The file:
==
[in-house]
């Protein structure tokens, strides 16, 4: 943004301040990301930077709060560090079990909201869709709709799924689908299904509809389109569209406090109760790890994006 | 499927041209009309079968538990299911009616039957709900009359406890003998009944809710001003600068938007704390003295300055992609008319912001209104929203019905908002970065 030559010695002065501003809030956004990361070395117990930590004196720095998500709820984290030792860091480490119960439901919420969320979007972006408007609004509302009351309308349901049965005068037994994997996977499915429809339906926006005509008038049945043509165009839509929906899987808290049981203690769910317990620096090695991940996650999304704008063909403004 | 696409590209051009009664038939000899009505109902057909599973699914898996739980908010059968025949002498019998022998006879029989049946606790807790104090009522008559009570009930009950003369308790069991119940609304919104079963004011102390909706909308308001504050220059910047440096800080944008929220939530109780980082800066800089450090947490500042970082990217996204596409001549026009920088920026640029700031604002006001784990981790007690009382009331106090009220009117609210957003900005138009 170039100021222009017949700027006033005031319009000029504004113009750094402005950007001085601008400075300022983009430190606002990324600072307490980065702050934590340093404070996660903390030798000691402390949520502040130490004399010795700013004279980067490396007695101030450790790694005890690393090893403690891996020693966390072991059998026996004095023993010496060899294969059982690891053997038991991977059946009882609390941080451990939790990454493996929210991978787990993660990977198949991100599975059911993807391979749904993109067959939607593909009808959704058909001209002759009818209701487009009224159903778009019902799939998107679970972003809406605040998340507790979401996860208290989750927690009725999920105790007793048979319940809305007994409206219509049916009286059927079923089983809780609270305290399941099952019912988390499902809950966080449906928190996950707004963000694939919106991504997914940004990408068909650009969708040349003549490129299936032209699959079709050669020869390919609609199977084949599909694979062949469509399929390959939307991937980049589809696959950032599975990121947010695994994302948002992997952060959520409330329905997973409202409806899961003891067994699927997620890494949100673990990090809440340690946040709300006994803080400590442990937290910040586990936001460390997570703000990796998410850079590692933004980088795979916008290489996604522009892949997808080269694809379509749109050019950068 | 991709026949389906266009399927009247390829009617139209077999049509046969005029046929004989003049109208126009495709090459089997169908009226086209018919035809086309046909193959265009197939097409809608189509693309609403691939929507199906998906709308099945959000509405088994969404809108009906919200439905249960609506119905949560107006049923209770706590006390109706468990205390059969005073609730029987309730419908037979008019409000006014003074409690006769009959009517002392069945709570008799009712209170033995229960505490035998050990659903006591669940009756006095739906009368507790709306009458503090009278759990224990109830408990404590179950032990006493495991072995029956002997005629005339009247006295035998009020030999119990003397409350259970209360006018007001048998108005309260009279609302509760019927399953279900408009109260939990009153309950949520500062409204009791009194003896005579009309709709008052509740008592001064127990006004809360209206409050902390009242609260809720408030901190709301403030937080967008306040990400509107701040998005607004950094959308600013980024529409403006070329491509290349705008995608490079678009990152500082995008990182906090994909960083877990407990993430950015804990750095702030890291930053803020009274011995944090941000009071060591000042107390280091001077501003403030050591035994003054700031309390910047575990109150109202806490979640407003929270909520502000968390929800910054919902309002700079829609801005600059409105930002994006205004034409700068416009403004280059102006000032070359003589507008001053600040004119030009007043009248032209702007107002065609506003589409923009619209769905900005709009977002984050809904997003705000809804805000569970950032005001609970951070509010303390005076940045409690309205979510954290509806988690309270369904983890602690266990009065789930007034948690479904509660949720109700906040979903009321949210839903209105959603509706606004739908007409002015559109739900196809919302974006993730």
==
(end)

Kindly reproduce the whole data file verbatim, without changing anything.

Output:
[in-house]
């Protein structure tokens, strides 16, 4: 943004301040990301930077709060560090079990909201869709709709799924689908299904509809389109569209406090109760790890994006 | 499927041209009309079968538990299911009616039957709900009359406890003998009944809710001003600068938007704390003295300055992609008319912001209104929203019905908002970065 030559010695002065501003809030956004990361070395117990930590004196720095998500709820984290030792860091480490119960439901919420969320979007972006408007609004509302009351309308349901049965005068037994994997996977499915429809339906926006005509008038049945043509165009839509929906899987808290049981203690769910317990620096090695991940996650999304704008063909403004 | 696409590209051009009664038939000899009505109902057909599973699914898996739980908010059968025949002498019998022998006879029989049946606790807790104090009522008559009570009930009950003369308790069991119940609304919104079963004011102390909706909308308001504050220059910047440096800080944008929220939530109780980082800066800089450090947490500042970082990217996204596409001549026009920088920026640029700031604002006001784990981790007690009382009331106090009220009117609210957003900005138009 170039100021222009017949700027006033005031319009000029504004113009750094402005950007001085601008400075300022983009430190606002990324600072307490980065702050934590340093404070996660903390030798000691402390949520502040130490004399010795700013004279980067490396007695101030450790790694005890690393090893403690891996020693966390072991059998026996004095023993010496060899294969059982690891053997038991991977059946009882609390941080451990939790990454493996929210991978787990993660990977198949991100599975059911993807391979749904993109067959939607593909009808959704058909001209002759009818209701487009009224159903778009019902799939998107679970972003809406605040998340507790979401996860208290989750927690009725999920105790007793048979319940809305007994409206219509049916009286059927079923089983809780609270305290399941099952019912988390499902809950966080449906928190996950707004963000694939919106991504997914940004990408068909650009969708040349003549490129299936032209699959079709050669020869390919609609199977084949599909694979062949469509399929390959939307991937980049589809696959950032599975990121947010695994994302948002992997952060959520409330329905997973409202409806899961003891067994699927997620890494949100673990990090809440340690946040709300006994803080400590442990937290910040586990936001460390997570703000990796998410850079590692933004980088795979916008290489996604522009892949997808080269694809379509749109050019950068 | 991709026949389906266009399927009247390829009617139209077999049509046969005029046929004989003049109208126009495709090459089997169908009226086209018919035809086309046909193959265009197939097409809608189509693309609403691939929507199906998906709308099945959000509405088994969404809108009906919200439905249960609506119905949560107006049923209770706590006390109706468990205390059969005073609730029987309730419908037979008019409000006014003074409690006769009959009517002392069945709570008799009712209170033995229960505490035998050990659903006591669940009756006095739906009368507790709306009458503090009278759990224990109830408990404590179950032990006493495991072995029956002997005629005339009247006295035998009020030999119990003397409350259970209360006018007001048998108005309260009279609302509760019927399953279900408009109260939990009153309950949520500062409204009791009194003896005579009309709709008052509740008592001064127990006004809360209206409050902390009242609260809720408030901190709301403030937080967008306040990400509107701040998005607004950094959308600013980024529409403006070329491509290349705008995608490079678009990152500082995008990182906090994909960083877990407990993430950015804990750095702030890291930053803020009274011995944090941000009071060591000042107390280091001077501003403030050591035994003054700031309390910047575990109150109202806490979640407003929270909520502000968390929800910054919902309002700079829609801005600059409105930002994006205004034409700068416009403004280059102006000032070359003589507008001053600040004119030009007043009248032209702007107002065609506003589409923009619209769905900005709009977002984050809904997003705000809804805000569970950032005001609970951070509010303390005076940045409690309205979510954290509806988690309270369904983890602690266990009065789930007034948690479904509660949720109700906040979903009321949210839903209105959603509706606004739908007409002015559109739900196809919302974006993730």